In this case, the prospective buyer, “subject to higher and better offers,” is a developer called Equilibrium. Equilibrium proposes to renovate Terrace Manor to the tune of $1.3 million—or about $20,000 per unit—according to bankruptcy filings.

After Sanford principal Aubrey Carter Nowell and Terrace Manor tenants’ association president Monica Jackson took the stand during cross-examination, Teel determined that it is “not clear there was a deliberate attempt to drive this property into the ground.” “Even if that’s what occurred,” he said, “the focus of bankruptcy is the interest of creditors,” or those to whom a debtor owes money, and “maximiz[ing the value of an] estate.”

A representative for EagleBank, the main lender for the property, told the court that bankruptcy “was in the best interest of all creditors” and would reduce financial uncertainty.

EagleBank provided Sanford with an original loan of $2.4 million to purchase the property, and its loan agreement stipulated that the property must be kept “in good condition.” By last May, D.C. had cited Sanford with 129 housing code violations at Terrace Manor—25 of which posed a “serious threat” to tenants’ safety—and 47 of 61 total apartments were vacant. Nonetheless, EagleBank increased the loan amount to $4.8 million that month. Ben Soto, who serves as Mayor Muriel Bowser’s campaign treasurer and sits on EagleBank’s board of directors, personally signed both loans as a notary public. His title company, Premium Title & Escrow, provided the title insurance.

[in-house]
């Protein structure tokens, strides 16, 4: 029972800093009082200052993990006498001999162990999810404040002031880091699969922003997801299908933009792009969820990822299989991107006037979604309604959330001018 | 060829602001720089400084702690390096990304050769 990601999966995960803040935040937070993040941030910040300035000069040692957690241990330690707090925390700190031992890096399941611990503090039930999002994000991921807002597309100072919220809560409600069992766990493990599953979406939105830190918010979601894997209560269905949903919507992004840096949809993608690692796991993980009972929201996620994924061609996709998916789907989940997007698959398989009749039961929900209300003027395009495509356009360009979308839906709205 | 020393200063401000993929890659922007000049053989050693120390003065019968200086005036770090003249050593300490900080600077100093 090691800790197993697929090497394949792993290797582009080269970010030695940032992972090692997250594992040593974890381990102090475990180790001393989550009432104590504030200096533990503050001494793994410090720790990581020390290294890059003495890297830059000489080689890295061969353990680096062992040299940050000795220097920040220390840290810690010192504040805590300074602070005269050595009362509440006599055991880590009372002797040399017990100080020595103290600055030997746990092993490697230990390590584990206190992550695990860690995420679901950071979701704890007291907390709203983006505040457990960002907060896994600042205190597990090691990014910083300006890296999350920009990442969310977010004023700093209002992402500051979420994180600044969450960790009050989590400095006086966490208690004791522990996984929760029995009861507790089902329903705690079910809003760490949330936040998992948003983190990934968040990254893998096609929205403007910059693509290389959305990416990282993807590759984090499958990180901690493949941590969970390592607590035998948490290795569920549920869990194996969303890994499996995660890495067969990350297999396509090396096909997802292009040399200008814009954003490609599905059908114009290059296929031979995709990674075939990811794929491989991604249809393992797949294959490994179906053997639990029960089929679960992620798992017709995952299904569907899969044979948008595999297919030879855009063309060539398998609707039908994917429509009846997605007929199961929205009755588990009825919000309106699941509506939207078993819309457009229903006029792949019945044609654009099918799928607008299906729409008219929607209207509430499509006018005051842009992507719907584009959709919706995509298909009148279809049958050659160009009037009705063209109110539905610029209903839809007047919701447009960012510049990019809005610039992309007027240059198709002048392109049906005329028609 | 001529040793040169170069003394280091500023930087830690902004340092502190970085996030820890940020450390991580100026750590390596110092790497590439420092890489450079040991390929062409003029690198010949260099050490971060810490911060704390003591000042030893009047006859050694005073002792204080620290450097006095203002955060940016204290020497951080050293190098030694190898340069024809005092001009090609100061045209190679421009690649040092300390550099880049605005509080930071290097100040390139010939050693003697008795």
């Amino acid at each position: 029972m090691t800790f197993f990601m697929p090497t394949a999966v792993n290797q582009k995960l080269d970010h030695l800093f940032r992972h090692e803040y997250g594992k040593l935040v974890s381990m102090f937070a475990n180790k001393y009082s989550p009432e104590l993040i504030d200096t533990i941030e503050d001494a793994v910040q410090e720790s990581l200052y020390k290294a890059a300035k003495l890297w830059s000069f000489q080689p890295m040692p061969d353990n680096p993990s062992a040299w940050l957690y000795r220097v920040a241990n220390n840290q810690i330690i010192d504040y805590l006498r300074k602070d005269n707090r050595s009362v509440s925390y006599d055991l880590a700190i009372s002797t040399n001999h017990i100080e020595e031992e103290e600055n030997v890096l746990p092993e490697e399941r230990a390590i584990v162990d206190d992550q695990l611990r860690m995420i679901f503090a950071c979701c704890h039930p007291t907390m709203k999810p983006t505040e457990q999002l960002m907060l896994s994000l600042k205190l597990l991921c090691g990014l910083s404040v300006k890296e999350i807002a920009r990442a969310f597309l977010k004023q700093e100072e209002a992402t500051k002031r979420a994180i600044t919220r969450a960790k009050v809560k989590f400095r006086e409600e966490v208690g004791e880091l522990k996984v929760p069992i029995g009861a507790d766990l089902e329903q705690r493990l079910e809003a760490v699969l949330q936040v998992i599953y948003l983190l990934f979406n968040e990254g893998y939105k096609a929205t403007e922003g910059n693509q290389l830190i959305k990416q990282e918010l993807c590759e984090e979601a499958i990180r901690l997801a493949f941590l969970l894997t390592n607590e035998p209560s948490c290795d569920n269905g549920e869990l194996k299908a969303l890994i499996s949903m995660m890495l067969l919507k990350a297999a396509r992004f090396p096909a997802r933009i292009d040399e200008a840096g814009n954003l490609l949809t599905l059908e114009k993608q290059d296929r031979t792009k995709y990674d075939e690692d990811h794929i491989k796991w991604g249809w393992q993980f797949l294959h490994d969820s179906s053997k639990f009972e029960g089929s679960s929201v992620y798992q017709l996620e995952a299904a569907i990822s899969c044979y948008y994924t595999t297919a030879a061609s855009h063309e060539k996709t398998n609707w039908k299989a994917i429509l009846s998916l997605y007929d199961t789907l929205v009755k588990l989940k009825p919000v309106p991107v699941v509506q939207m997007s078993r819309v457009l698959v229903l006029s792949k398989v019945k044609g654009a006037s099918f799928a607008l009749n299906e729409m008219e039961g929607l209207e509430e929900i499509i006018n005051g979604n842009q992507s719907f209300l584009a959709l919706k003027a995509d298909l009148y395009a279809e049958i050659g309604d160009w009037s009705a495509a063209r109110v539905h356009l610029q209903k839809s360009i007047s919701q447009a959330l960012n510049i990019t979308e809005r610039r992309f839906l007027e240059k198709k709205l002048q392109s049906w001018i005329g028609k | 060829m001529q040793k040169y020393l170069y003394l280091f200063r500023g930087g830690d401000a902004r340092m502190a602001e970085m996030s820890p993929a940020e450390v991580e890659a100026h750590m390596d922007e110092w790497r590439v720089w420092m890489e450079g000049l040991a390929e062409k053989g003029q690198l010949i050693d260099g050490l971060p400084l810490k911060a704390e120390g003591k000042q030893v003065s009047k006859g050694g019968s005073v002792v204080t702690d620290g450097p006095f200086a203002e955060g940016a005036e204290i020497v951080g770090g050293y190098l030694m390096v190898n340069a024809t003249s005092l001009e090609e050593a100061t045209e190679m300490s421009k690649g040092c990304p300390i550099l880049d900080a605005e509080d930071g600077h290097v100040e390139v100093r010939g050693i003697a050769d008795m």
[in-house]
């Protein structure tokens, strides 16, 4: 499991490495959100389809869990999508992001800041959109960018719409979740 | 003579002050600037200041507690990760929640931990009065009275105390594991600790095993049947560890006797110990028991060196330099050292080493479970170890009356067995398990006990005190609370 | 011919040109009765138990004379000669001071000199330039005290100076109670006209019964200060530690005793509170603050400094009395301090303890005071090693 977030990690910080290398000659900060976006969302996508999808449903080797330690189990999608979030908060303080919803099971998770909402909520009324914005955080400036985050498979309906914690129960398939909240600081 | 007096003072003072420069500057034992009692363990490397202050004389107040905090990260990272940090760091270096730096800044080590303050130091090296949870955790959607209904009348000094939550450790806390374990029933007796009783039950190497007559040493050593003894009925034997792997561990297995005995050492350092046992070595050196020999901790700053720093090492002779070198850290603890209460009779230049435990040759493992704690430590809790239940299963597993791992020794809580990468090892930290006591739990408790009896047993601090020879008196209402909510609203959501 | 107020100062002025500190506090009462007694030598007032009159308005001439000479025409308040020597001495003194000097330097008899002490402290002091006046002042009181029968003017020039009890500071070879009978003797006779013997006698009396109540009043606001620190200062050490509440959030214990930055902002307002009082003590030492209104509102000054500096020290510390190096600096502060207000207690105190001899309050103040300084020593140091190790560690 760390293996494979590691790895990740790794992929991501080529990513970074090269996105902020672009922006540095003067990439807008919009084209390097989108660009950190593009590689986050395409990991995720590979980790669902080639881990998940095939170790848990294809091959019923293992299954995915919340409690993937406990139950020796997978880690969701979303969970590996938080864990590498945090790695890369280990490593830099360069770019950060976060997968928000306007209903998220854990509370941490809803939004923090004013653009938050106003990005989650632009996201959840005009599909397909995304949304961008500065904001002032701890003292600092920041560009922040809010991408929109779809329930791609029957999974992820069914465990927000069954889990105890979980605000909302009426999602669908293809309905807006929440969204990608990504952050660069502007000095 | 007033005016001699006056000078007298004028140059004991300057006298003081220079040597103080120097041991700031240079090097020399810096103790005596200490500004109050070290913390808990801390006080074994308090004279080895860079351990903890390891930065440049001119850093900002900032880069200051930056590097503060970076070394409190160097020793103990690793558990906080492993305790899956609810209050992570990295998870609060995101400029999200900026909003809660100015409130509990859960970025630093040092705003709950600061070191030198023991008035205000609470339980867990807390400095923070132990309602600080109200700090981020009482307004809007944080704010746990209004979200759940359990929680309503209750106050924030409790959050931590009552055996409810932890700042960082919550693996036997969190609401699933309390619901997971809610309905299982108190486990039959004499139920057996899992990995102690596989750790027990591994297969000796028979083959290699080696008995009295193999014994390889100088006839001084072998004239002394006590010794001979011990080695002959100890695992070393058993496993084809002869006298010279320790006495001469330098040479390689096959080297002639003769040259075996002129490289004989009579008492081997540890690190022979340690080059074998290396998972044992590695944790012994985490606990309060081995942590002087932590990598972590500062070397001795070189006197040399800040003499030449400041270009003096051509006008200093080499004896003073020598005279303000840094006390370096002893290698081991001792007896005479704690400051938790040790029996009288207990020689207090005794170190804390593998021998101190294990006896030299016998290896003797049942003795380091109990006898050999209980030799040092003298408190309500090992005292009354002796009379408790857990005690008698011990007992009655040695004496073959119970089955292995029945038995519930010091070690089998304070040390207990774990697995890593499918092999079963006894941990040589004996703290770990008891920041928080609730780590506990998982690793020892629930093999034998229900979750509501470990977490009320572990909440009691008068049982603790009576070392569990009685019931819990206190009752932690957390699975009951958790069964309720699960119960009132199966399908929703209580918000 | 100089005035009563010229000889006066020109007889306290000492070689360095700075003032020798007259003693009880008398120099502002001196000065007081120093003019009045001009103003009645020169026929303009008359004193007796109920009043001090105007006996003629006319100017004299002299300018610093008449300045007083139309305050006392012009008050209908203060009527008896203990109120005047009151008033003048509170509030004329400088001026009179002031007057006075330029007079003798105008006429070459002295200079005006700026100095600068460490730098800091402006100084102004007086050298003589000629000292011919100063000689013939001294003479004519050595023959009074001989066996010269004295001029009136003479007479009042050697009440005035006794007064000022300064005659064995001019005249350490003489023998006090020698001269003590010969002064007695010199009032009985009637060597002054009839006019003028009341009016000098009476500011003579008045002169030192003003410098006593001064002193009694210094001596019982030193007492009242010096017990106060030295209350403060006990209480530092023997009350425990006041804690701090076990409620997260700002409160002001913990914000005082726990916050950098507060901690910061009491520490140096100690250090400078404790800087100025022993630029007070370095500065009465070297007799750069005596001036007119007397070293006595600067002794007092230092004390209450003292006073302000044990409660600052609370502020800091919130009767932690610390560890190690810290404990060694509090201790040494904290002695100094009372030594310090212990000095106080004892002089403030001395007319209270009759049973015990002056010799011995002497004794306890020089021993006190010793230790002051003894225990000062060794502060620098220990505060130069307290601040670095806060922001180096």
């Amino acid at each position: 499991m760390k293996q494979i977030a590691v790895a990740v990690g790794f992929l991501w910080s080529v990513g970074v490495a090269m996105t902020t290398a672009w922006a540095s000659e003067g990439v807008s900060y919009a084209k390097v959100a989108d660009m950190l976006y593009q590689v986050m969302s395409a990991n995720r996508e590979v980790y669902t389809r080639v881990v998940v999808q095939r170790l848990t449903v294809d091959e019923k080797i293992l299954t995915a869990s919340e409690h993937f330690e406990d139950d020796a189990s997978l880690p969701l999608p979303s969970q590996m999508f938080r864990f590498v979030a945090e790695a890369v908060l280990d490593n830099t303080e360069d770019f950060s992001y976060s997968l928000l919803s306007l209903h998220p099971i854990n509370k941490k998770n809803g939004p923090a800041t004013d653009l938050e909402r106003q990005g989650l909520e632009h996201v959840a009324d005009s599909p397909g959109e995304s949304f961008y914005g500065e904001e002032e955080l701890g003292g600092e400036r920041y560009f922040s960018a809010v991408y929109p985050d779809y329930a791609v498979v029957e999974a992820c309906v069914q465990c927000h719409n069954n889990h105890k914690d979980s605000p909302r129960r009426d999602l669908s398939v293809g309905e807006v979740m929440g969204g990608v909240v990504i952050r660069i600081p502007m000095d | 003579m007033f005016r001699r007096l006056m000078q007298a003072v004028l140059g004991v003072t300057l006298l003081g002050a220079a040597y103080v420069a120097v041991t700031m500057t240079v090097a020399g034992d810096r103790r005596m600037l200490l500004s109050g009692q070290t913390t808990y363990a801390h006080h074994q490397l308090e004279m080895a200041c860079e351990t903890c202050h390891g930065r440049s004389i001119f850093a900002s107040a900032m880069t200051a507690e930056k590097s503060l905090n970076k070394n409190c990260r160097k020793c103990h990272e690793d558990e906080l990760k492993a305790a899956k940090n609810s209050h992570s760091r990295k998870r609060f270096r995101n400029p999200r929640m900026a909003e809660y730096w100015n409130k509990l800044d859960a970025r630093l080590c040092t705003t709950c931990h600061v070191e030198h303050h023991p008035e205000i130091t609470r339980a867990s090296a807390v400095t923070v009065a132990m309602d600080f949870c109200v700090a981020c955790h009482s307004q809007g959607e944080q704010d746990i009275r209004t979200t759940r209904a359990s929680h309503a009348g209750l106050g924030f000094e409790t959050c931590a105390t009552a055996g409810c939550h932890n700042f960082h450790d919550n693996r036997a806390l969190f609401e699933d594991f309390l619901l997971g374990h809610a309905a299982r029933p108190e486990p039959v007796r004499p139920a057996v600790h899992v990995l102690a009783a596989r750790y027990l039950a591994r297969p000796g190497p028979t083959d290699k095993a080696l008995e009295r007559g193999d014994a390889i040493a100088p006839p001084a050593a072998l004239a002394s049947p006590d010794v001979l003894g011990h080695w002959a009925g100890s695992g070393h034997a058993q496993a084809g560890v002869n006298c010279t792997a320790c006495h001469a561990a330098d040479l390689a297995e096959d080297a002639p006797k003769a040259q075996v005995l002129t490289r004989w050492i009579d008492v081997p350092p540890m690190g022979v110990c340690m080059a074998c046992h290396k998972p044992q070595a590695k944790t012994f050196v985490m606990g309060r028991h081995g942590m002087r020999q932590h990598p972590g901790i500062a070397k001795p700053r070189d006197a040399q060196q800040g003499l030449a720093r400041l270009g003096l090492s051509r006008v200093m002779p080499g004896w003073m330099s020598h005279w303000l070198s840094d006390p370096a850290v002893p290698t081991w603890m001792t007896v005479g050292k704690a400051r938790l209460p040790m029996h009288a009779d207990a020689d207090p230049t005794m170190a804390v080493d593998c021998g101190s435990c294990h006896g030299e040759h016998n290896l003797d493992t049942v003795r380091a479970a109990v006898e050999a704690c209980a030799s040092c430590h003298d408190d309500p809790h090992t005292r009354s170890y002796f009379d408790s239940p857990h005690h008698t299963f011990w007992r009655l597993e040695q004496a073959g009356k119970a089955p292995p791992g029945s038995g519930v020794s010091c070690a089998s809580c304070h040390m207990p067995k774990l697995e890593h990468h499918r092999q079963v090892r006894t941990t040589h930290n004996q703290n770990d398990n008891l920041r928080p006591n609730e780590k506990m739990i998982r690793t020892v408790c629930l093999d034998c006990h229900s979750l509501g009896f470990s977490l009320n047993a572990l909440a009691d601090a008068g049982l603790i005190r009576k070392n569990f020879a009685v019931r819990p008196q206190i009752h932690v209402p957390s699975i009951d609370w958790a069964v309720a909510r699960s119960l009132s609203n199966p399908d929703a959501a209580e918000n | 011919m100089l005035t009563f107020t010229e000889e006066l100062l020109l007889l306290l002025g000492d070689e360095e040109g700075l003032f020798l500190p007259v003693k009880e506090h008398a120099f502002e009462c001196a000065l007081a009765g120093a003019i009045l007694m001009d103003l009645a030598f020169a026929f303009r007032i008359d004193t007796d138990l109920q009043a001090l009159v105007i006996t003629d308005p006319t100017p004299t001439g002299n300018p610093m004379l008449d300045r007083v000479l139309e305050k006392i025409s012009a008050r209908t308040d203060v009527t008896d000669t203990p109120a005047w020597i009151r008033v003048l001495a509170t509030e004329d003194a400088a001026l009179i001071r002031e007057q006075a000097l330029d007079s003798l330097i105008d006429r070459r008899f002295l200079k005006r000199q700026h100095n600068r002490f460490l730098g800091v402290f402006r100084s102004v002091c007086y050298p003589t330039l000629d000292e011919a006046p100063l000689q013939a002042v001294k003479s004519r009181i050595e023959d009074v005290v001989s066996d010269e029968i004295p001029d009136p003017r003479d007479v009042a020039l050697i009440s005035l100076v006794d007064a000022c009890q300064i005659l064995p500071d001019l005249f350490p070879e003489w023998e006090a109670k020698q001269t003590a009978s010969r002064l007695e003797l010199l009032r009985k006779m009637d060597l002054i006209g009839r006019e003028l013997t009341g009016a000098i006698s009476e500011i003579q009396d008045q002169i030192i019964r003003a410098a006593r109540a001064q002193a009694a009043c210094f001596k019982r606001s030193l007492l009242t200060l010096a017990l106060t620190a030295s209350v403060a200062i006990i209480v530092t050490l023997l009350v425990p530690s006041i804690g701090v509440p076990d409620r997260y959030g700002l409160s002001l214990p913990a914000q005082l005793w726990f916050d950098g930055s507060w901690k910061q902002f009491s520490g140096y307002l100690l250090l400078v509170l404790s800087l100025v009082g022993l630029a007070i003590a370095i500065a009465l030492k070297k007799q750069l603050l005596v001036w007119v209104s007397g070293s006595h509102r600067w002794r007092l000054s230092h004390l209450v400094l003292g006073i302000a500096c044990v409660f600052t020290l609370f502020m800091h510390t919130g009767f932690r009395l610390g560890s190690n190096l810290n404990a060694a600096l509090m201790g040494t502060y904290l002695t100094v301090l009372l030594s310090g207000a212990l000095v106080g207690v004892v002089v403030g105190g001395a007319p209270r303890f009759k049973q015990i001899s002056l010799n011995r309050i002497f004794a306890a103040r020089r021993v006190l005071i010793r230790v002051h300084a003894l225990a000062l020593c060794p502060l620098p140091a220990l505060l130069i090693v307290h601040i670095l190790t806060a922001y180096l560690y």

Sanford Capital currently owes EagleBank more than $2.8 million, court documents state.

“I think this bankruptcy case is more likely to maximize the estate than if the case were dismissed,” Teel said. He added that he wasn’t convinced Sanford had intentionally hid pertinent information in an effort to mislead, and said it’s “not even clear there will be solvency” if D.C. or the tenants win civil claims against the company.

On the stand, Nowell said that his company brought in new tenants to only about three units at the property after they became vacant. When Sanford purchased Terrace Manor and promised to make repairs, over 50 units were occupied. “More people are no longer [there] because they were evicted, rather than they voluntarily left,” Nowell added.